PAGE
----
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I think even the cop knows he did something wrong, the question was whether or not it rose to the level of a manslaughter conviction. From the perspective of a firearms instructor, it looked like he reverted to training — his actions were much too fast to include any sort of rational contemplation. In the eyes of a jury, this may have been enough to inject a reasonable doubt.

That all being said, if people want this to get better, we need to address the training and use-of-force guidelines for this police department (and likely others), so that the instantaneous response to this kind of situation does not immediately escalate to lethal force. The cop could have created more distance, moved to cover behind his patrol car and given orders over the loudspeaker, and ended the stop safely for everyone — but not if that wasn’t how he was trained.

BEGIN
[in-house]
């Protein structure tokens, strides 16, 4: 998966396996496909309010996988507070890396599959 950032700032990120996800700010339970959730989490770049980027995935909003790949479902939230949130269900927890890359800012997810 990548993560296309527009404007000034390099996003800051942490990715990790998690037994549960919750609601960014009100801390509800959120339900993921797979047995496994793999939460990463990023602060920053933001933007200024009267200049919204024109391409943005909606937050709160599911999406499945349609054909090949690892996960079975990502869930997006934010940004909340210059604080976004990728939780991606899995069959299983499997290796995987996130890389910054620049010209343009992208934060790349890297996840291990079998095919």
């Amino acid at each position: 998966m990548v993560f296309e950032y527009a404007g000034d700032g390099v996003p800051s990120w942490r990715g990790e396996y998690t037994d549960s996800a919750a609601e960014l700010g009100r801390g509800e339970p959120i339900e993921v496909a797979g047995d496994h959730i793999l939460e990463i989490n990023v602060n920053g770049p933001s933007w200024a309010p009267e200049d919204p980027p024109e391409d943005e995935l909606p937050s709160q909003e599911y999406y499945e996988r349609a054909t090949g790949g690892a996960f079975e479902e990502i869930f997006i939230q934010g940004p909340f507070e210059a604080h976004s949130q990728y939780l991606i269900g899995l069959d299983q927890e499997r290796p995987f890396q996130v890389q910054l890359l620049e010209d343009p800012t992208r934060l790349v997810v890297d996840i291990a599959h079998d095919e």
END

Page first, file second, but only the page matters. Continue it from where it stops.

To be clear, anyone trying to cast this as a black/white problem is simply going to make the problem worse — this is a police training and use-of-force guidelines problem, and we can pursue that without demonizing cops.

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